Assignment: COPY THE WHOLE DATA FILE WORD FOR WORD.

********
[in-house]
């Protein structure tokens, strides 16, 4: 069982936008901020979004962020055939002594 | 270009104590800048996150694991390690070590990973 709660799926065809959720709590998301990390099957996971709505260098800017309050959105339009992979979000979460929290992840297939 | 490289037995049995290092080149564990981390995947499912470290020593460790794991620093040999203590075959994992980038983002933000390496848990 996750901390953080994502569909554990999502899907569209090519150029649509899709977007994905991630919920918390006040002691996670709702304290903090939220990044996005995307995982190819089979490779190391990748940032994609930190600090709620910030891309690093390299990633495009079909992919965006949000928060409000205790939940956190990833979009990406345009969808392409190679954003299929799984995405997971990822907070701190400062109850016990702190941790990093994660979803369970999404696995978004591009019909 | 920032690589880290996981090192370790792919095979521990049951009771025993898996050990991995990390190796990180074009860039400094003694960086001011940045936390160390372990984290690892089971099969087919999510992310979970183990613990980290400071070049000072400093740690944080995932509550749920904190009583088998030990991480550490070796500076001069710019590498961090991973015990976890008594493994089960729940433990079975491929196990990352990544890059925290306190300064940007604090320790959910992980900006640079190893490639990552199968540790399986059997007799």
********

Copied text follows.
[in-house]
């Protein structure tokens, strides 16, 4: 069982936008901020979004962020055939002594 | 270009104590800048996150694991390690070590990973 709660799926065809959720709590998301990390099957996971709505260098800017309050959105339009992979979000979460929290992840297939 | 490289037995049995290092080149564990981390995947499912470290020593460790794991620093040999203590075959994992980038983002933000390496848990 996750901390953080994502569909554990999502899907569209090519150029649509899709977007994905991630919920918390006040002691996670709702304290903090939220990044996005995307995982190819089979490779190391990748940032994609930190600090709620910030891309690093390299990633495009079909992919965006949000928060409000205790939940956190990833979009990406345009969808392409190679954003299929799984995405997971990822907070701190400062109850016990702190941790990093994660979803369970999404696995978004591009019909 | 920032690589880290996981090192370790792919095979521990049951009771025993898996050990991995990390190796990180074009860039400094003694960086001011940045936390160390372990984290690892089971099969087919999510992310979970183990613990980290400071070049000072400093740690944080995932509550749920904190009583088998030990991480550490070796500076001069710019590498961090991973015990976890008594493994089960729940433990079975491929196990990352990544890059925290306190300064940007604090320790959910992980900006640079190893490639990552199968540790399986059997007799």